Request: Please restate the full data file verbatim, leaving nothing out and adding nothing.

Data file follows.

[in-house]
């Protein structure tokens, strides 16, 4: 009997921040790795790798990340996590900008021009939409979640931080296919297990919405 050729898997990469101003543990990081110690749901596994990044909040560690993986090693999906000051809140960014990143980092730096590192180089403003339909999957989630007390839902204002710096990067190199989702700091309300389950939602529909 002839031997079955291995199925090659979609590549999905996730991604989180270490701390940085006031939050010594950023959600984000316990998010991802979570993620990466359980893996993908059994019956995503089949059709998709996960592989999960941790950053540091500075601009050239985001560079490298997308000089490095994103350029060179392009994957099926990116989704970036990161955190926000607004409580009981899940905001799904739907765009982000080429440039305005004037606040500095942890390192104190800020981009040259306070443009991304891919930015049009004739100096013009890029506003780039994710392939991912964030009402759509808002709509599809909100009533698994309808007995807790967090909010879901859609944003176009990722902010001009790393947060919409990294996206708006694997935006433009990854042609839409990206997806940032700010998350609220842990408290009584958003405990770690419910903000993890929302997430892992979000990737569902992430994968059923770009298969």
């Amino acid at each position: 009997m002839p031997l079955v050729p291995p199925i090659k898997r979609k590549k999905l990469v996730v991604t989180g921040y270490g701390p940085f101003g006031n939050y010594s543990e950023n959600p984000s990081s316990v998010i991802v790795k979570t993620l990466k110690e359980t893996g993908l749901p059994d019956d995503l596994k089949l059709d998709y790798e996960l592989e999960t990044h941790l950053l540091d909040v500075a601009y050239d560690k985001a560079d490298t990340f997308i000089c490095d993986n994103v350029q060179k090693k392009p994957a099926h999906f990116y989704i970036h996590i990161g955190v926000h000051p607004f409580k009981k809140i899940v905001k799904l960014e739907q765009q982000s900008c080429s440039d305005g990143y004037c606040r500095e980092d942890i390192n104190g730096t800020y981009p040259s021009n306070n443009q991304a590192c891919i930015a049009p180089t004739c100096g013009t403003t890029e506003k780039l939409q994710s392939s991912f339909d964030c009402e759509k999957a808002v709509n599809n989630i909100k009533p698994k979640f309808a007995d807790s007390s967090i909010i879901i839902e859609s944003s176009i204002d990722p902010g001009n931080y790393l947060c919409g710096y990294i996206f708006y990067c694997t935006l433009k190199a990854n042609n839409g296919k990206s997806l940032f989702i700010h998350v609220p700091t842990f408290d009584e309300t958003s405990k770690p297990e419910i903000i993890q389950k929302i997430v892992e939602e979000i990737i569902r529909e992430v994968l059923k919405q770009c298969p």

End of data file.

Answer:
[in-house]
């Protein structure tokens, strides 16, 4: 009997921040790795790798990340996590900008021009939409979640931080296919297990919405 050729898997990469101003543990990081110690749901596994990044909040560690993986090693999906000051809140960014990143980092730096590192180089403003339909999957989630007390839902204002710096990067190199989702700091309300389950939602529909 002839031997079955291995199925090659979609590549999905996730991604989180270490701390940085006031939050010594950023959600984000316990998010991802979570993620990466359980893996993908059994019956995503089949059709998709996960592989999960941790950053540091500075601009050239985001560079490298997308000089490095994103350029060179392009994957099926990116989704970036990161955190926000607004409580009981899940905001799904739907765009982000080429440039305005004037606040500095942890390192104190800020981009040259306070443009991304891919930015049009004739100096013009890029506003780039994710392939991912964030009402759509808002709509599809909100009533698994309808007995807790967090909010879901859609944003176009990722902010001009790393947060919409990294996206708006694997935006433009990854042609839409990206997806940032700010998350609220842990408290009584958003405990770690419910903000993890929302997430892992979000990737569902992430994968059923770009298969």
């Amino acid at each position: 009997m002839p031997l079955v050729p291995p199925i090659k898997r979609k590549k999905l990469v996730v991604t989180g921040y270490g701390p940085f101003g006031n939050y010594s543990e950023n959600p984000s990081s316990v998010i991802v790795k979570t993620l990466k110690e359980t893996g993908l749901p059994d019956d995503l596994k089949l059709d998709y790798e996960l592989e999960t990044h941790l950053l540091d909040v500075a601009y050239d560690k985001a560079d490298t990340f997308i000089c490095d993986n994103v350029q060179k090693k392009p994957a099926h999906f990116y989704i970036h996590i990161g955190v926000h000051p607004f409580k009981k809140i899940v905001k799904l960014e739907q765009q982000s900008c080429s440039d305005g990143y004037c606040r500095e980092d942890i390192n104190g730096t800020y981009p040259s021009n306070n443009q991304a590192c891919i930015a049009p180089t004739c100096g013009t403003t890029e506003k780039l939409q994710s392939s991912f339909d964030c009402e759509k999957a808002v709509n599809n989630i909100k009533p698994k979640f309808a007995d807790s007390s967090i909010i879901i839902e859609s944003s176009i204002d990722p902010g001009n931080y790393l947060c919409g710096y990294i996206f708006y990067c694997t935006l433009k190199a990854n042609n839409g296919k990206s997806l940032f989702i700010h998350v609220p700091t842990f408290d009584e309300t958003s405990k770690p297990e419910i903000i993890q389950k929302i997430v892992e939602e979000i990737i569902r529909e992430v994968l059923k919405q770009c298969p």